Disinformation is a subset of propaganda and is false information that is spread deliberately to deceive. It is also known as black propaganda.[1][2][3] It is sometimes confused with misinformation, which is false information but is not deliberate.[4]

The English word disinformation is from the application of the latin prefix dis- to information making the meaning "reversal or removal of information". The rarely used word had appeared with this usage in print at least as far back as 1887.[5][6][7][8] Some consider it a loan translation of The Russian dezinformatsiya,[1][2][3] derived from the title of a KGB black propaganda department.[9] Defector Ion Mihai Pacepa claimed Joseph Stalin coined the term, giving it a French-sounding name to claim it had a Western origin.[1] Russian use began with a "special disinformation office" in 1923.[10] Disinformation was defined in Great Soviet Encyclopedia (1952) as "false information with the intention to deceive public opinion".[1][2][11] Operation INFEKTION was a Soviet disinformation campaign to influence opinion that the U.S. invented AIDS.[1][11][12] The U.S. did not actively counter disinformation until 1980, when a fake document reported that the U.S. supported apartheid.[13]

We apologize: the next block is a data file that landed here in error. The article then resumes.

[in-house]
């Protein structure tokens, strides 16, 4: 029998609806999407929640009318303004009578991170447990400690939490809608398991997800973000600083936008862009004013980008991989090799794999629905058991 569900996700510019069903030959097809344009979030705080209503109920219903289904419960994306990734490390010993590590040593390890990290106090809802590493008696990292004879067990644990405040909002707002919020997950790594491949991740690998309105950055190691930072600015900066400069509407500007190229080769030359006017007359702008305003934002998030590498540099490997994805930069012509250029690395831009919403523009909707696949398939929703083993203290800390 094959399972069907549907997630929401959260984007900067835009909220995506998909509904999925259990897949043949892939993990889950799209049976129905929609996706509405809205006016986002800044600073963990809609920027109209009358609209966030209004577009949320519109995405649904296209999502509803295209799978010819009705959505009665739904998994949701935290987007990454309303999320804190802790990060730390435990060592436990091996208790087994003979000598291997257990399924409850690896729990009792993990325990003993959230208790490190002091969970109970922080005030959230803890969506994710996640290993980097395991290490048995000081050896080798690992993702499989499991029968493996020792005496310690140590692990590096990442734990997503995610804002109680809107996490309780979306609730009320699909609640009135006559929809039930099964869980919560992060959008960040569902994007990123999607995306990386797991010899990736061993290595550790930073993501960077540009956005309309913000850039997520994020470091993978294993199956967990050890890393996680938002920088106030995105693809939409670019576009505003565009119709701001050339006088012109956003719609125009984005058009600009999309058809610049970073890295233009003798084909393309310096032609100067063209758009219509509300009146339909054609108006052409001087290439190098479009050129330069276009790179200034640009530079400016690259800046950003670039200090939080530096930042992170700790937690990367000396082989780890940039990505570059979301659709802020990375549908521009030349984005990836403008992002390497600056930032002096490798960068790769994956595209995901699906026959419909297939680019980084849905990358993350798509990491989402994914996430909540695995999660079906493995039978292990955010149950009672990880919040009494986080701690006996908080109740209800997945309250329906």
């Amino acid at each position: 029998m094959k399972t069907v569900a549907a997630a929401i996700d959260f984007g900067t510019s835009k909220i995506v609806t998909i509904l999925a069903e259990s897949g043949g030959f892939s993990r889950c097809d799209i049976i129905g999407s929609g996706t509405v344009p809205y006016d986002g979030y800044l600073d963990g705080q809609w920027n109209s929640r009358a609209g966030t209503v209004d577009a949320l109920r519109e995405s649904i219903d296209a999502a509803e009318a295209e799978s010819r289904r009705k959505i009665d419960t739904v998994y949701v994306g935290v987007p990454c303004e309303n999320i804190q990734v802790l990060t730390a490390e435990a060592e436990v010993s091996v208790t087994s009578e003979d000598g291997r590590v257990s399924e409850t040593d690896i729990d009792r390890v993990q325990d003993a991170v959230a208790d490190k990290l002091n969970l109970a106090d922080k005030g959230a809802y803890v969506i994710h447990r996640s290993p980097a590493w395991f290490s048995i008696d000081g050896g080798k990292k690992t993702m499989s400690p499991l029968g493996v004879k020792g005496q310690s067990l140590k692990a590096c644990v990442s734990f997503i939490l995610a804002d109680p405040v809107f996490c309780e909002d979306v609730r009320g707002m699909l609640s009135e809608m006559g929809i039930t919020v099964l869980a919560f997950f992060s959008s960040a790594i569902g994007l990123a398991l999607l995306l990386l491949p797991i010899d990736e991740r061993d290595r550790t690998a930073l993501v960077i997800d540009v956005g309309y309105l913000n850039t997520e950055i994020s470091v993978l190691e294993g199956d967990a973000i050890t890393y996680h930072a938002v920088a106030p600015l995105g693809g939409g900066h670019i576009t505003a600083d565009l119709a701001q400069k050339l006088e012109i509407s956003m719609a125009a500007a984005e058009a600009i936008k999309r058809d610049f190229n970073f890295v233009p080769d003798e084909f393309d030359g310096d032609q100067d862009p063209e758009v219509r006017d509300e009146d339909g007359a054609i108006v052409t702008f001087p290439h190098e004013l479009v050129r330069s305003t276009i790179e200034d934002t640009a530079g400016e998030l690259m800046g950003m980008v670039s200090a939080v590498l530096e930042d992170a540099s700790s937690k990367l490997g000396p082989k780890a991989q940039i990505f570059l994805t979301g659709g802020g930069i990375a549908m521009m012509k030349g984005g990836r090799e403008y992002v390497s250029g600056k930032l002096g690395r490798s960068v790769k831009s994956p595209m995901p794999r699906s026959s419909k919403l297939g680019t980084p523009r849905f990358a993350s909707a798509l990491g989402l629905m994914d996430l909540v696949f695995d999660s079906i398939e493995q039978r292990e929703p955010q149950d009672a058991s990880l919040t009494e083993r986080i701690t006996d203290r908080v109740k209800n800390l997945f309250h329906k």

The word disinformation did not appear in English dictionaries until 1939.[14][1][2] English use increased in 1986, after revelations that the Reagan Administration engaged in disinformation against Libyan leader Muammar Gaddafi.[15] By 1990, it was pervasive in U.S. politics;[16] and by 2001 referred generally to lying and propaganda.[17][18]